Flynn’s lawyers sought to bypass Sullivan and obtain an appeals court order that would have required the case’s immediate dismissal. They argued that Sullivan had overstepped his bounds by scrutinizing a dismissal request that both sides, the defense and the Justice Department, were in agreement about and that the case was effectively moot once prosecutors decided to abandon it.

At issue before the court was whether Sullivan could be forced to grant the Justice Department’s dismissal request without even holding a hearing into the basis for the motion.

“We have no trouble answering that question in the negative,” the court wrote in an unsigned opinion for the eight judges in the majority.



1st Black woman confirmed to be justice on NJ high court
Court Feed News | 2020/08/28 01:01
The nomination of the first Black woman to sit on New Jersey’s Supreme Court was confirmed Thursday by the state Senate.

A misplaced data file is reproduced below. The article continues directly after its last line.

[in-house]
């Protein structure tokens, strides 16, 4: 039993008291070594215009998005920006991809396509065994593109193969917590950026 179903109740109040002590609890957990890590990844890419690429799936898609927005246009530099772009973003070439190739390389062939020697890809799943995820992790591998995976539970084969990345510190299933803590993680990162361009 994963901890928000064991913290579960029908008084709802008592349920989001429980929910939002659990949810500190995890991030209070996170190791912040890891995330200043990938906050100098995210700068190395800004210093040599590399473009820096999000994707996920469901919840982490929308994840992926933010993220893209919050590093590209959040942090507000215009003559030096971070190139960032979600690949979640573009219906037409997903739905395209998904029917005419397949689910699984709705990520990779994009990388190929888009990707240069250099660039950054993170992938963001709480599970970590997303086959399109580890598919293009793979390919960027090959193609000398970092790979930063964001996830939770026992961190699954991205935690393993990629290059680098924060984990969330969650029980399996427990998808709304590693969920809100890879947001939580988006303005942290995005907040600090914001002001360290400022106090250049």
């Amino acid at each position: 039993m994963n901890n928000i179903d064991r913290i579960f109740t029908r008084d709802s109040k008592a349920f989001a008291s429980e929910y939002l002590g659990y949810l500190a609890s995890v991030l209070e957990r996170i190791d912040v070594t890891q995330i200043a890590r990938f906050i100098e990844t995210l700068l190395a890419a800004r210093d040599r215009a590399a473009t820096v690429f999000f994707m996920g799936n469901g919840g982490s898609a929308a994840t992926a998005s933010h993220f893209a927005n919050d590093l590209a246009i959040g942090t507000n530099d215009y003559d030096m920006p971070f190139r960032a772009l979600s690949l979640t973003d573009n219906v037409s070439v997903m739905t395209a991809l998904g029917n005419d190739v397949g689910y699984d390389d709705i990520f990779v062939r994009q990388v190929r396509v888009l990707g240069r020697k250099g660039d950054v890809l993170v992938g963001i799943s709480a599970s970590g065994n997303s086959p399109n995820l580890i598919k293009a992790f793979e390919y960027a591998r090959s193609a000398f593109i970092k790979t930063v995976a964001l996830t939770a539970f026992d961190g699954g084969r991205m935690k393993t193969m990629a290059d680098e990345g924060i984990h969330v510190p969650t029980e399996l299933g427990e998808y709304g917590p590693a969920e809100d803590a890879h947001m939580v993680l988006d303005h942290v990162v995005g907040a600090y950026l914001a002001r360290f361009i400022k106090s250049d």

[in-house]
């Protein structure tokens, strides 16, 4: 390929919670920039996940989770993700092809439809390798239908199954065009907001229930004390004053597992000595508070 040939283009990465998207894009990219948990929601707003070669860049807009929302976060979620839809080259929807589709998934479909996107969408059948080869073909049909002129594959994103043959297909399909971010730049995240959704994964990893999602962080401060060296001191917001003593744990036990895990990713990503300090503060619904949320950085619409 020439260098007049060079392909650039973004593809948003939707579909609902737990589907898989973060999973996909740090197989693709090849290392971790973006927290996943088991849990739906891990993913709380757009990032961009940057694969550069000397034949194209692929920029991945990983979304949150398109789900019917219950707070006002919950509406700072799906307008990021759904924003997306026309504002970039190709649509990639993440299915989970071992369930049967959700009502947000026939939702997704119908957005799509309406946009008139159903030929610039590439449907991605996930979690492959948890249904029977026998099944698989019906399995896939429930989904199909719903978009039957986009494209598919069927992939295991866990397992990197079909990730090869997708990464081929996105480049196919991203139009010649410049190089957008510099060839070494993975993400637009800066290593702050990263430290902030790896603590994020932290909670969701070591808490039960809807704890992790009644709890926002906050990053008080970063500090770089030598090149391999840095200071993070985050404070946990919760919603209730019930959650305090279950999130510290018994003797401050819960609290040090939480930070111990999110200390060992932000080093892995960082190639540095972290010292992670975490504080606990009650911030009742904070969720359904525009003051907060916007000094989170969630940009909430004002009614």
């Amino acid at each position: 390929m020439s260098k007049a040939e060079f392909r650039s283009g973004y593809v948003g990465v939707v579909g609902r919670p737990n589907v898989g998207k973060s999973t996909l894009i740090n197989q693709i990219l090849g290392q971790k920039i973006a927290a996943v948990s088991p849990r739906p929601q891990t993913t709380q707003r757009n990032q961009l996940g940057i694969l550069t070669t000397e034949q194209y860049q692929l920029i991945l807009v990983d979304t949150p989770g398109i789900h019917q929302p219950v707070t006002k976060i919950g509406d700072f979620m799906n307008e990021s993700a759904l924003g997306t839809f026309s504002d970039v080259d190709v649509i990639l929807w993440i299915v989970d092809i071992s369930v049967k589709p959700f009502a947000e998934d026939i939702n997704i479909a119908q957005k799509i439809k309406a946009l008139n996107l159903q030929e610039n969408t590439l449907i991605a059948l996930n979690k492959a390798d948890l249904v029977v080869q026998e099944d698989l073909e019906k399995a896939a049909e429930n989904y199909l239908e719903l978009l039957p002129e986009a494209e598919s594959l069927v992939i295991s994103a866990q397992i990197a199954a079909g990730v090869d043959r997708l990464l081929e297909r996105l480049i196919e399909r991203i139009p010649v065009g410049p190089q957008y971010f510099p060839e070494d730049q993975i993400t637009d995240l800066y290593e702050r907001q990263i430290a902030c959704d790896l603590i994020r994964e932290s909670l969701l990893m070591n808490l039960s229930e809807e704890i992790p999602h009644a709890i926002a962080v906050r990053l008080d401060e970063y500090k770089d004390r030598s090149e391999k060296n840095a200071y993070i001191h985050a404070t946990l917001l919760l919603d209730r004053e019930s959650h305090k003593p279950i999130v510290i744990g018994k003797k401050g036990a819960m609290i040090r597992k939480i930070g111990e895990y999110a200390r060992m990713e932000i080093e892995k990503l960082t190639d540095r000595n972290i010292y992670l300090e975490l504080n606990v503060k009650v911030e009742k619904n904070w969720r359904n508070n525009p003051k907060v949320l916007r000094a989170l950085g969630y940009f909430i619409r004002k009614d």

Fabiana Pierre-Louis, a 39-year-old attorney in private practice and a former federal prosecutor, was nominated by Democratic Gov. Phil Murphy in June to succeed Justice Walter Timpone. He was nominated to the court by former Republican Gov. Chris Christie in 2016 and will reach the mandatory retirement age of 70 later this year.

“Ms. Pierre-Louis is a New Jersey success story who will bring more diversity to the highest court of the most diverse state in the country,” said Senate President Steve Sweeney, also a Democrat. She is Murphy’s first pick for the high court.

The daughter of Haitian immigrants, Pierre-Louis was the first person to go to law school in her family. At the event in Trenton in June with Murphy, she seemed to get choked up talking about the role they played in her life.